Hanukkah: Jewish Feast of Dedication or Lights
This calendar year, the Jewish “feast of dedication” or Hanukkah (as it is popularly known) begins on December 22. The institution of the Jewish feast known as Hanukkah occurred during the time between the close of the Hebrew Scriptures and the beginning of the New Testament period.
The apocryphal books of Maccabees provide background information concerning Hanukkah. The feast was instituted as a commemoration of the victory of the Jews over the Syrians in 165 B.C. and the cleansing of the temple during the Maccabean Revolt (1 Macc. 4:36–61; 2 Macc. 1:18; 2:16–19; 10:1–8). The word “Hanukkah” means “consecration” or “dedication.” The festival is mentioned once in the New Testament (John 10:22-23 At that time the Feast of Dedication took place at Jerusalem. It was winter, 23 and Jesus was walking in the temple, in the colonnade of Solomon).
Hanukkah is also known as the Feast of Lights and is associated with the ceremonial lighting of eight lamps during the festival (one more is lit on each day of the feast). This practice derives from the legend that only one cruse of oil was found when the Jews reoccupied the temple, but it (“miraculously”) lasted for seven days, so the lamp in the temple continued to burn until a new supply of oil could be consecrated (b. Shabbat 21b). The candle lighting is accompanied by the singing of the Hallel (Psalms 113–118) and the waving of branches.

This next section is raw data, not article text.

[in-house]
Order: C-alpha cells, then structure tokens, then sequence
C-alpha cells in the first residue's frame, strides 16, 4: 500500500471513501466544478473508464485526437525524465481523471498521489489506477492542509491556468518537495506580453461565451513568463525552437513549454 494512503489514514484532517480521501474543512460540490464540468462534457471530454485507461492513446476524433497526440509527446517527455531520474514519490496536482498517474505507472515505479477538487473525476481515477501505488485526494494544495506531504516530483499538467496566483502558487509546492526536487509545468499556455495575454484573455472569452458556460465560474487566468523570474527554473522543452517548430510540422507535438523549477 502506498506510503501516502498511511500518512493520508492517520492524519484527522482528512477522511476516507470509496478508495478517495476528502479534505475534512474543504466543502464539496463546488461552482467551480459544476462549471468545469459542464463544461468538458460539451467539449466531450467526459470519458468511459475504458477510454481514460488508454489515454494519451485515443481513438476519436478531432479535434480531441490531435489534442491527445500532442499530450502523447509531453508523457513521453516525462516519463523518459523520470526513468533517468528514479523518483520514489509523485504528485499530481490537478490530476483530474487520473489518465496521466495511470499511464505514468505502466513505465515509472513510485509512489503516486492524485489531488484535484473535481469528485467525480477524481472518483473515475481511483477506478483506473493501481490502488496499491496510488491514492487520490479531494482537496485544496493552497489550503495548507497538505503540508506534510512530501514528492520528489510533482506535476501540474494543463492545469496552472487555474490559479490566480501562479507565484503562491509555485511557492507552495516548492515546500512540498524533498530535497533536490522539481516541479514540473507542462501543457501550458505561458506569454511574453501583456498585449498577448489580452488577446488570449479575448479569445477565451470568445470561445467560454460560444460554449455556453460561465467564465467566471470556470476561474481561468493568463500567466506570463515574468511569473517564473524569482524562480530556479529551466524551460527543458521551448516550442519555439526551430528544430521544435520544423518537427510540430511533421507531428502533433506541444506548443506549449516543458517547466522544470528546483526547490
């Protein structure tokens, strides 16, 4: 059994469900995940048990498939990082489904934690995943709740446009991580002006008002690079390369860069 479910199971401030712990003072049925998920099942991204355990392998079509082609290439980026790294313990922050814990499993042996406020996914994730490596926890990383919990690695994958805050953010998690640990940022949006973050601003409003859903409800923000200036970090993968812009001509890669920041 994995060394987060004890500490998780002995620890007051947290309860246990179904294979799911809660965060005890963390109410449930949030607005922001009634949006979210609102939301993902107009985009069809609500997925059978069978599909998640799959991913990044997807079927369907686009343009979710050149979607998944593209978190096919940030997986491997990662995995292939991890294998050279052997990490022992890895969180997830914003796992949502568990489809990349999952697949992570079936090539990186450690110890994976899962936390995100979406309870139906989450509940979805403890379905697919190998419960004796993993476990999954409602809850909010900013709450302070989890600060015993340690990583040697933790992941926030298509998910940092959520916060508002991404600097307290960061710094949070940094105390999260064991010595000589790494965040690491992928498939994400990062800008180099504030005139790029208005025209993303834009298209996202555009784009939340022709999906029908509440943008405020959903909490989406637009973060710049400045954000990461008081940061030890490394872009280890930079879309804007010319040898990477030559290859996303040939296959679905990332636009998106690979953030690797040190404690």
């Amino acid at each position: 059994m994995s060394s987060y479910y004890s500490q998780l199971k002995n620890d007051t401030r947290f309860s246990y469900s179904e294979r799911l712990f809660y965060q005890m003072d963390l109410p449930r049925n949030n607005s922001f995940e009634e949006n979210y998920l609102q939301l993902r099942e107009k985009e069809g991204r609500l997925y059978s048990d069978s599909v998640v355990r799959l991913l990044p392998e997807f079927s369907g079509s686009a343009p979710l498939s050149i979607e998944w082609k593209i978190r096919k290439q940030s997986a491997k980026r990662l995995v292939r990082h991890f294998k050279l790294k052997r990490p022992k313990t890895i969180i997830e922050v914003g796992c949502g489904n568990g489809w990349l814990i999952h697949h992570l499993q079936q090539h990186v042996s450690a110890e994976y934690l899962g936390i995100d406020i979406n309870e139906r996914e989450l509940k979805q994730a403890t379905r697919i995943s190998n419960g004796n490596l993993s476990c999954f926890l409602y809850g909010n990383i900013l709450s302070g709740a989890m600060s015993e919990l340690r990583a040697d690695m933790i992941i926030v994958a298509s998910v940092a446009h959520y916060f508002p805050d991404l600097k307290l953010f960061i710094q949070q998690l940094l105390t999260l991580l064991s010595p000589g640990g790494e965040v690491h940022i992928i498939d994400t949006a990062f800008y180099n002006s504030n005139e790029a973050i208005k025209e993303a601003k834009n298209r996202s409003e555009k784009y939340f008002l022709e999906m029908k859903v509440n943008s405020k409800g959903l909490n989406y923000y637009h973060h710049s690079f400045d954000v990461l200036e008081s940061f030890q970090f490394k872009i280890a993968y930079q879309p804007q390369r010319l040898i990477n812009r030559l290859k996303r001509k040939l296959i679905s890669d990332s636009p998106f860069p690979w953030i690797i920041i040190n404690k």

Hanukkah seems to be modeled on the ceremonies that Solomon observed to dedicate the Jerusalem temple and/or the temple purification by Hezekiah (both having some connection with the Feast of Succoth – 2 Chron. 7; 29; 2 Macc. 1:9, 18; 2:1; 10:6–8).
Despite the destruction of the Jerusalem temple in A.D. 70, Hanukkah continues to be celebrated as a significant Jewish festival and is observed by the lighting of lamps in private homes.
Hanukkah is a Jewish festival and not a Christian festival.